Think Thank Thunk is a relatively new blog from Shawn Cornally, a high school math and science teacher. I have found his posts to be quite entertaining. In Shawn’s latest post, he talks about grades. You know I like to talk about grades. Shawn puts teacher into two groups in regards to their ideas about grades:
- Grades should reflect a student’s progress with course material. Where an A+ indicates mastery.
- Grades should be an amalgam of student’s knowledge, behavior, and anything else the teacher wants to control.
I was in the middle of posting a comment to this post, but it was getting a little long. Here is what I was going to say.
Should students be intrinsically motivated – you know learning because learning is a good thing, or should they be extrinsically motivated – learning because their grade depends on it. Oh – and not just grades, but behaviors.
Let me start by examining some extreme cases. Take graduate student in physics. Why does this student study to learn physics? I would hope it is not just because of the grade. So, in this case the student should be intrinsically motivated, right?
What about a 2nd grader? Why should this student learn to spell and add and read? Maybe reading was a bad example, but spelling and add could possibly be motivated extrinsically – by grades. Oh sure, there are some 2nd grades that just want to learn to spell (I know who you are). Also, the reading was a bad idea because there are tons of 2nd graders that want to learn to read so they can finally get to How to Train your Dragon or Diary of a Wimpy Kid (you can tell I have kids). The point is: maybe second graders need some extrinsic motivation.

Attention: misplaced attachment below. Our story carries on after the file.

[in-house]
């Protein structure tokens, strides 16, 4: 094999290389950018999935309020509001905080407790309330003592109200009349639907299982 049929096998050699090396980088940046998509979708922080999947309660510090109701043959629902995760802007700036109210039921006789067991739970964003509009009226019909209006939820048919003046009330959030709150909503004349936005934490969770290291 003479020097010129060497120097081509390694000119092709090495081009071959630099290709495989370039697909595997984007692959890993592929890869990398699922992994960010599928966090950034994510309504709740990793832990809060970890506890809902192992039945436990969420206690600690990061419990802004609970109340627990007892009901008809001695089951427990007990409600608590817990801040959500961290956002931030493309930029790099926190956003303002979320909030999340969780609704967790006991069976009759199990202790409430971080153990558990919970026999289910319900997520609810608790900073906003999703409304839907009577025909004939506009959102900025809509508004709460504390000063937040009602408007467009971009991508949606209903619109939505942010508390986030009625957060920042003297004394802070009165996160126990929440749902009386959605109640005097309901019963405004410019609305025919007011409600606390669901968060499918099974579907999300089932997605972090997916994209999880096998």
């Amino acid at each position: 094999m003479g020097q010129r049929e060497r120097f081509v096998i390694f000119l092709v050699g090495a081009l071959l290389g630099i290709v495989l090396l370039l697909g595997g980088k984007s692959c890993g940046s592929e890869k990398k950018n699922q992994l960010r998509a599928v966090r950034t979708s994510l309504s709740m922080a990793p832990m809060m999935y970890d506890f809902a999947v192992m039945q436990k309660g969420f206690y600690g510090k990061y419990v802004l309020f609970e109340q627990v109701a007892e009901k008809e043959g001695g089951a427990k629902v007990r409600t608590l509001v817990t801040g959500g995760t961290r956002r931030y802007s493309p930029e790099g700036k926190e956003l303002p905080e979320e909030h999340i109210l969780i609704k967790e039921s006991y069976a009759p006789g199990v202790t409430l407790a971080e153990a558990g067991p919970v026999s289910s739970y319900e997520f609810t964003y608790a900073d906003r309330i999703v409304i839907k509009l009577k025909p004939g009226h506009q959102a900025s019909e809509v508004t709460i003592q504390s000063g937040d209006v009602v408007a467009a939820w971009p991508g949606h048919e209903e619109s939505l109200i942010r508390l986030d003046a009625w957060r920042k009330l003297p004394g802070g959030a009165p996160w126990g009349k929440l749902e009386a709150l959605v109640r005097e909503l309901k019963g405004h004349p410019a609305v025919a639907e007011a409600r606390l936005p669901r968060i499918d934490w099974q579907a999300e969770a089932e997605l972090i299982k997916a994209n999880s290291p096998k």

What about kids? Should you just let them eat whatever they want (Fat Cakes) and stay up as late as they want? Probably not. Make them eat their veggies. It is good for them. So, I make my kids do things that they don’t want to do. What if they don’t eat their vegetables? Then the won’t get a bad grade, but they will not get desert – that is for sure.
So, maybe grad students are intrinsically motivated and maybe 2nd graders are a mix of intrinsically and extrinsically motivated. What does this have to do with me? Well, I am going to assume that at some point students need to switch to being intrinsically motivated. I don’t know when this should happen, but I am going to assume it happens before college. This means that I don’t have to use grades to motivate them.
I know the arguments – if you don’t assign a grade, they aren’t going to do it. That may be true, but I am ok with that. I am going to use the grade to assess their understanding of the material.
PS – check out Think Thank Thunk. Shawn has some really interesting calculus posts.